“Remember that, however wicked you may have been, you have now the chance to win pardon for all your sins. He who strikes a blow to rescue the Holy Sepulchre from the pollution of the unbelievers has thrown open the door of heaven for himself.”-Peter the Hermit
It is the year 1171, between the Second and Third Crusades. Nearly a hundred years have passed since Pope Urban called for holy war at Clermont and the gathered crowds responded: “God wills it!” The Western residents of the Crusader states have managed to establish stable settlements throughout the length of the Levant, though raids by local mountain tribes and the Seljuqs to the East continue to threaten pilgrims to the Holy Land. To the south, the last Fatimid caliph has fallen to the new Sultan of Egypt: Saladin. King Amalric has journeyed to Constantinople to request Byzantium’s help against the increasingly united forces of the Saracens, but no help is coming. Already, Saladin’s forces have begun to claim territory in the Kingdom of Jerusalem.
Even here, thirty miles north of the Sea of Galilee, the news is clear: war will come again to the Holy Land.
Atop the summit of a rocky mountain, a hard day’s journey east from the major roads that run south to Jerusalem, the modest fortress of Domus Boni Latronis stands near the frontier of Crusader territory. Allegedly, it marks the birthplace of the Good Thief, who was crucified alongside Jesus but repented before his death. Now, it is a lesser-known pilgrimage site for desperate sinners seeking redemption as well as the headquarters of a small garrison of Poor Fellow-Soldiers of Christ and of the Temple of Solomon, known to most as the Templars.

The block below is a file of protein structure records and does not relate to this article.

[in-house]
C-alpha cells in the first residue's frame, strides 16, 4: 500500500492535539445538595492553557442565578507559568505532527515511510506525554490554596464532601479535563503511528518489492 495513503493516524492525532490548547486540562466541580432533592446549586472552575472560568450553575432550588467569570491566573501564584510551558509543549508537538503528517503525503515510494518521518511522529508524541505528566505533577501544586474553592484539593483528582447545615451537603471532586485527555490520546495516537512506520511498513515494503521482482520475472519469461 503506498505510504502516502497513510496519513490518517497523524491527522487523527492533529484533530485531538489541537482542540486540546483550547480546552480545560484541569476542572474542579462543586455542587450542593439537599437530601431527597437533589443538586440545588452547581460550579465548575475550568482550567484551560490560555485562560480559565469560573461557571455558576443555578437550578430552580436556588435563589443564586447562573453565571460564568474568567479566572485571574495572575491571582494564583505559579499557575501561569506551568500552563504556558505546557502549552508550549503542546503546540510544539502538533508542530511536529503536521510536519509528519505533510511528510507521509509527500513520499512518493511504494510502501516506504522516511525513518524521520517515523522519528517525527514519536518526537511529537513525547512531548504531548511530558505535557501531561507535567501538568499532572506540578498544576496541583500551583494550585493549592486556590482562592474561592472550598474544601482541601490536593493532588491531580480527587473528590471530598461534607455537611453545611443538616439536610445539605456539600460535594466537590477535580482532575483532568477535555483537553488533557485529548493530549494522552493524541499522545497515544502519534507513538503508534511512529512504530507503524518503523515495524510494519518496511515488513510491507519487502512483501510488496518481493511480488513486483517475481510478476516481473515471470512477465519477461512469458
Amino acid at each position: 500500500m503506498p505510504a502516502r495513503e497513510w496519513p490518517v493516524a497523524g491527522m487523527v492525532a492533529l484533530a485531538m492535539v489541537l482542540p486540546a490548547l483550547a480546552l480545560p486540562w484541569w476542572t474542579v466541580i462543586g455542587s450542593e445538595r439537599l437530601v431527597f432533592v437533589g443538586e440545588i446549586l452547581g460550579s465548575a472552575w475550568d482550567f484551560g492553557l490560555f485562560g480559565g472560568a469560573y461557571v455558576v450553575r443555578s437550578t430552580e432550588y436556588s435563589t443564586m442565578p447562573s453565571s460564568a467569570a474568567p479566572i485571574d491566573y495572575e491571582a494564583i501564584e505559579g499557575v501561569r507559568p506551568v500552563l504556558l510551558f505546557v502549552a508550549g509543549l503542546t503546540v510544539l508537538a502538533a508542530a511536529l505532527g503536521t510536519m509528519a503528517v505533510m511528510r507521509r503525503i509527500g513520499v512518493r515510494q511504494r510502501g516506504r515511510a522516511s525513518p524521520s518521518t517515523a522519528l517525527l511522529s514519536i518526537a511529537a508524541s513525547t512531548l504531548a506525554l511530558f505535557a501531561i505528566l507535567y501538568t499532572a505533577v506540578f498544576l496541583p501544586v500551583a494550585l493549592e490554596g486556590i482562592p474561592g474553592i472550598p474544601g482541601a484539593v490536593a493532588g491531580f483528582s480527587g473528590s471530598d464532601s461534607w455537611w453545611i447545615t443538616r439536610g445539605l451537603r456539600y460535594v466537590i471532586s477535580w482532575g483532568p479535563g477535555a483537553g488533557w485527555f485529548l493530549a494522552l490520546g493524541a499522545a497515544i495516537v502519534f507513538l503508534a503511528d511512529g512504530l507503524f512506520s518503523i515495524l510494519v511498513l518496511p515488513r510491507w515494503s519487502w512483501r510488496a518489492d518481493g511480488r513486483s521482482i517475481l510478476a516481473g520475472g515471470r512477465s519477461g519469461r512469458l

Fort Latronis seems an odd place to house a squadron of Christendom’s elite warriors in these uncertain times. The frontier is a dangerous place, and the Templars are dedicated to the protection of pilgrims, certainly… but the site is so obscure, its location so isolated. The Templars’ vows of obedience discourage active questioning of their leaders, so they continue their daily routines of praying, escorting pilgrims, and maintaining their readiness to battle the Saracens.
It will soon become clear that there is something older and far more malevolent in these mountains than Mohammedans. Something that the Order hopes to harness as a weapon in the war for the Holy Land– if it does not destroy them all, Christian and Saracen alike.
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Scenes played: 19
License: Community License